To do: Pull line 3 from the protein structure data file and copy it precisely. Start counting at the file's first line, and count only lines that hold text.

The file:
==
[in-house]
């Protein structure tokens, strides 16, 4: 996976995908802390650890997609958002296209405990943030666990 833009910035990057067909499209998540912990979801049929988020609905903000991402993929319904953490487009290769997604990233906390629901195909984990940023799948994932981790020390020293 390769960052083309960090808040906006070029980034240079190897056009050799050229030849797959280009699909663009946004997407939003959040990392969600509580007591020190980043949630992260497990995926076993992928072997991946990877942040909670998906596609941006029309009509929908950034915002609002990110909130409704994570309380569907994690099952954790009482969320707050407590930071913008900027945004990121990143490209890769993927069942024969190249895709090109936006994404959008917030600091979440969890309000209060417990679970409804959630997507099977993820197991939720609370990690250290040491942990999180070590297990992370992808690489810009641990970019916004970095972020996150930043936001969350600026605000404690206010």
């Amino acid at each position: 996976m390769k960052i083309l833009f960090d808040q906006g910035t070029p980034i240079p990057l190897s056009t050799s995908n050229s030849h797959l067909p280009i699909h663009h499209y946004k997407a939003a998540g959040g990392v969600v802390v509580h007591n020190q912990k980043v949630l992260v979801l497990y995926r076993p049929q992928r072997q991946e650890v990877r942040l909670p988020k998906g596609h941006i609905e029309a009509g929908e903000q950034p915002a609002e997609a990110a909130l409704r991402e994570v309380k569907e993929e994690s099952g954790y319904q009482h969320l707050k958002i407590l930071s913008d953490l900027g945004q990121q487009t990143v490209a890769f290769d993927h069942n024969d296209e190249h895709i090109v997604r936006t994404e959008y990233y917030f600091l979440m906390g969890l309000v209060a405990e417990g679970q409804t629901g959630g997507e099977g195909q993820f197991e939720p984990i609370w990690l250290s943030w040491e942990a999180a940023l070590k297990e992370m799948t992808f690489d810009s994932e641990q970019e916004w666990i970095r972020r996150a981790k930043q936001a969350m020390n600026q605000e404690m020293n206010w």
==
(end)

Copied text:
């Amino acid at each position: 996976m390769k960052i083309l833009f960090d808040q906006g910035t070029p980034i240079p990057l190897s056009t050799s995908n050229s030849h797959l067909p280009i699909h663009h499209y946004k997407a939003a998540g959040g990392v969600v802390v509580h007591n020190q912990k980043v949630l992260v979801l497990y995926r076993p049929q992928r072997q991946e650890v990877r942040l909670p988020k998906g596609h941006i609905e029309a009509g929908e903000q950034p915002a609002e997609a990110a909130l409704r991402e994570v309380k569907e993929e994690s099952g954790y319904q009482h969320l707050k958002i407590l930071s913008d953490l900027g945004q990121q487009t990143v490209a890769f290769d993927h069942n024969d296209e190249h895709i090109v997604r936006t994404e959008y990233y917030f600091l979440m906390g969890l309000v209060a405990e417990g679970q409804t629901g959630g997507e099977g195909q993820f197991e939720p984990i609370w990690l250290s943030w040491e942990a999180a940023l070590k297990e992370m799948t992808f690489d810009s994932e641990q970019e916004w666990i970095r972020r996150a981790k930043q936001a969350m020390n600026q605000e404690m020293n206010w």